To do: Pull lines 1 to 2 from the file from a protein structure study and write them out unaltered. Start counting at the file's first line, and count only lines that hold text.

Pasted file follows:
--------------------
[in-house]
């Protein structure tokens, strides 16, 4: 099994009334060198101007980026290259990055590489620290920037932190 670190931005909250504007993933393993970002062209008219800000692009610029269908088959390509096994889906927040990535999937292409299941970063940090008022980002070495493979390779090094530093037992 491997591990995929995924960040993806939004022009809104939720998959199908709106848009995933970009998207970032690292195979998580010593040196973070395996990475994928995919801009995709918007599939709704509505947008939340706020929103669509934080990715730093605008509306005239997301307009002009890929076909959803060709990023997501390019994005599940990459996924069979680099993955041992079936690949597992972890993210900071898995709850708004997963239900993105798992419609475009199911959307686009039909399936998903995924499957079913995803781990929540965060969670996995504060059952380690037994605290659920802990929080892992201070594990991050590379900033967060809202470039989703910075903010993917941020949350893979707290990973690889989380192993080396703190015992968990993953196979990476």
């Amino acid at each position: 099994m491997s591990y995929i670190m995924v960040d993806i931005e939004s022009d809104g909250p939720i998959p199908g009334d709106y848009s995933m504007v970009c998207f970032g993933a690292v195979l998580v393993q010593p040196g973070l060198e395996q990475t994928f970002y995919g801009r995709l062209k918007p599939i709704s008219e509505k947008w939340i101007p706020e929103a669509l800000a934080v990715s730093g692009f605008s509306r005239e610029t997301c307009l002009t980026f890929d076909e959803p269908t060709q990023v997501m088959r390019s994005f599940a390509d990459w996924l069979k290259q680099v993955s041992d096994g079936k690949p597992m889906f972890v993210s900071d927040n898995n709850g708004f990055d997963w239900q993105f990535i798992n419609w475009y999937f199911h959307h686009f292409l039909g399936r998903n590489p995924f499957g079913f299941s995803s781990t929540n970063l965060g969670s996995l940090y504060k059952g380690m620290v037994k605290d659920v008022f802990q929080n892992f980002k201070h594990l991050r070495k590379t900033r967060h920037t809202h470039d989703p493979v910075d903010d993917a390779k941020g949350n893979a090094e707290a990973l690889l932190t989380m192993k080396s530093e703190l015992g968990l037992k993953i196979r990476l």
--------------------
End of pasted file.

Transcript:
[in-house]
């Protein structure tokens, strides 16, 4: 099994009334060198101007980026290259990055590489620290920037932190 670190931005909250504007993933393993970002062209008219800000692009610029269908088959390509096994889906927040990535999937292409299941970063940090008022980002070495493979390779090094530093037992 491997591990995929995924960040993806939004022009809104939720998959199908709106848009995933970009998207970032690292195979998580010593040196973070395996990475994928995919801009995709918007599939709704509505947008939340706020929103669509934080990715730093605008509306005239997301307009002009890929076909959803060709990023997501390019994005599940990459996924069979680099993955041992079936690949597992972890993210900071898995709850708004997963239900993105798992419609475009199911959307686009039909399936998903995924499957079913995803781990929540965060969670996995504060059952380690037994605290659920802990929080892992201070594990991050590379900033967060809202470039989703910075903010993917941020949350893979707290990973690889989380192993080396703190015992968990993953196979990476």